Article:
The annual survey by Credit Suisse continues to show that Australia has the world’s highest median wealth per capita adult. The Global Wealth Report 2014 shows Australia at the top of the list for the fifth consecutive year with wealth of $US 225,000, far above Belgium in second place. On the measure of average wealth Australia comes in second behind Switzerland.
Credit Suisse says about Australia:
Household wealth in Australia grew at a fast pace between 2000 and 2014 in US dollar terms, except for a short interruption in 2008. The average annual growth rate has been 11%, with about a third of the rise due to exchange rate appreciation. Using constant exchange rates, wealth has grown on average by 4.4% per annum since 2007, compared with a 9.2% rate over 2000–2007. Despite this recent slowdown, Australia’s wealth per adult in 2014 is USD 430,800, the second highest in the world after Switzerland. Its median wealth of USD 225,400 is the highest in the world.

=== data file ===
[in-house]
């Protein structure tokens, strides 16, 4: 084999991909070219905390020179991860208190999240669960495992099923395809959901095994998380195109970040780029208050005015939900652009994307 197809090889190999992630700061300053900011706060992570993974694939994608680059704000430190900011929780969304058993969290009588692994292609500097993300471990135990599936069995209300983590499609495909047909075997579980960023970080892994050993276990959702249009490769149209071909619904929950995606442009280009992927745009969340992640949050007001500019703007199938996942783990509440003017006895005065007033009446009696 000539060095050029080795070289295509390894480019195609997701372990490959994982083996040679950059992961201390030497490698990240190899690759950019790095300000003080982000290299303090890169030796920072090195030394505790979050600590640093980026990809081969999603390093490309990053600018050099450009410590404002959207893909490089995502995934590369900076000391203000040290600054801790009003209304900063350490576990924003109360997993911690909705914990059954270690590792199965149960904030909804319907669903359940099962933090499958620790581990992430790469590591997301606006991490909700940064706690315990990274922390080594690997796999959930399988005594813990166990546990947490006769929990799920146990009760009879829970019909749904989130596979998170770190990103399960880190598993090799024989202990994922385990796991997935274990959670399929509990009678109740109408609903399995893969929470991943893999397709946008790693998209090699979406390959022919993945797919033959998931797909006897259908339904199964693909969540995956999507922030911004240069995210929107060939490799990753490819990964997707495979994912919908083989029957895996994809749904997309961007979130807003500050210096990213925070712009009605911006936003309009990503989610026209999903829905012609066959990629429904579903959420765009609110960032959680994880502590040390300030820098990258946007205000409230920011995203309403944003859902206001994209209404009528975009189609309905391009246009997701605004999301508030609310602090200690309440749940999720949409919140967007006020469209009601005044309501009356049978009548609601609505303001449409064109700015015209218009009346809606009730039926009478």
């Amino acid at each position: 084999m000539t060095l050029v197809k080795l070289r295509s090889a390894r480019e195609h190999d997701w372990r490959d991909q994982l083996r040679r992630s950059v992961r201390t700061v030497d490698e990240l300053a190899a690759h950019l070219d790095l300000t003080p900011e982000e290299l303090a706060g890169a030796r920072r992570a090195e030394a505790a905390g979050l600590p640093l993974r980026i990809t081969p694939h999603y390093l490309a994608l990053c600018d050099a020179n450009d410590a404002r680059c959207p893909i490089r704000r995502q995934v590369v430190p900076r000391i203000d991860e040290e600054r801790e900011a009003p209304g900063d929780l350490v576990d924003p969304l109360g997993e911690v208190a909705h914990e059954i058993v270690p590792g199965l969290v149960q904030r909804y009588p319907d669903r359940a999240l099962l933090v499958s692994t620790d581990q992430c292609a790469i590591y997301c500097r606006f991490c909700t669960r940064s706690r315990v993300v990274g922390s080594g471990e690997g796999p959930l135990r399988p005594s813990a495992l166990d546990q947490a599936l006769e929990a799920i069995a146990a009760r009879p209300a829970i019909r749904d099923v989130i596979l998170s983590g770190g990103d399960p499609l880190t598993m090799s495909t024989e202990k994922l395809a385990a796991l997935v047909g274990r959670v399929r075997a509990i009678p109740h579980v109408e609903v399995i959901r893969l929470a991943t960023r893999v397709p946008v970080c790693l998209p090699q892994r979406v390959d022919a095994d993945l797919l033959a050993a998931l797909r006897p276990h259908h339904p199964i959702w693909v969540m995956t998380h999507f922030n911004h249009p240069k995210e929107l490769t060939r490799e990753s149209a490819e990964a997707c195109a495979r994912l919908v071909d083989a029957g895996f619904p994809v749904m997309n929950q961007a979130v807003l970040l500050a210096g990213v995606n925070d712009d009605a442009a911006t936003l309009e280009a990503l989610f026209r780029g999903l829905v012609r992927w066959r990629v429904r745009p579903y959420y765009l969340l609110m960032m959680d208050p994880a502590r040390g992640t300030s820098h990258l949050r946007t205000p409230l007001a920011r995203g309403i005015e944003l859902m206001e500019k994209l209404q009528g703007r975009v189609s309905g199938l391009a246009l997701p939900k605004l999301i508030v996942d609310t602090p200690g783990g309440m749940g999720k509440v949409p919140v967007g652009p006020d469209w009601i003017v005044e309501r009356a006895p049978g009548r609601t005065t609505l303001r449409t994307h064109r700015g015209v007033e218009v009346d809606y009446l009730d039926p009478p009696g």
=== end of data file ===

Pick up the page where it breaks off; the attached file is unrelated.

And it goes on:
Interestingly, the composition of household wealth in Australia is heavily skewed towards real assets, which averaged USD 319,700 and form 60% of gross household assets. This average level of real assets is the second highest in the world after Norway. In part, it reflects a large endowment of land and natural resources relative to population, but it is also a result of high urban real estate prices.
Only 6% of Australians have net worth below USD 10,000, which can be compared to 29% in the USA and 70% for the world as a whole. Average debt amounts to 20% of gross assets. The proportion of those with wealth above USD100,000 is the highest of any country – eight times the world average. With 1,783,000 people in the top 1% of global wealth holders, Australia accounts for 3.8% of this wealthy group, despite having just 0.4% of the world’s adult population.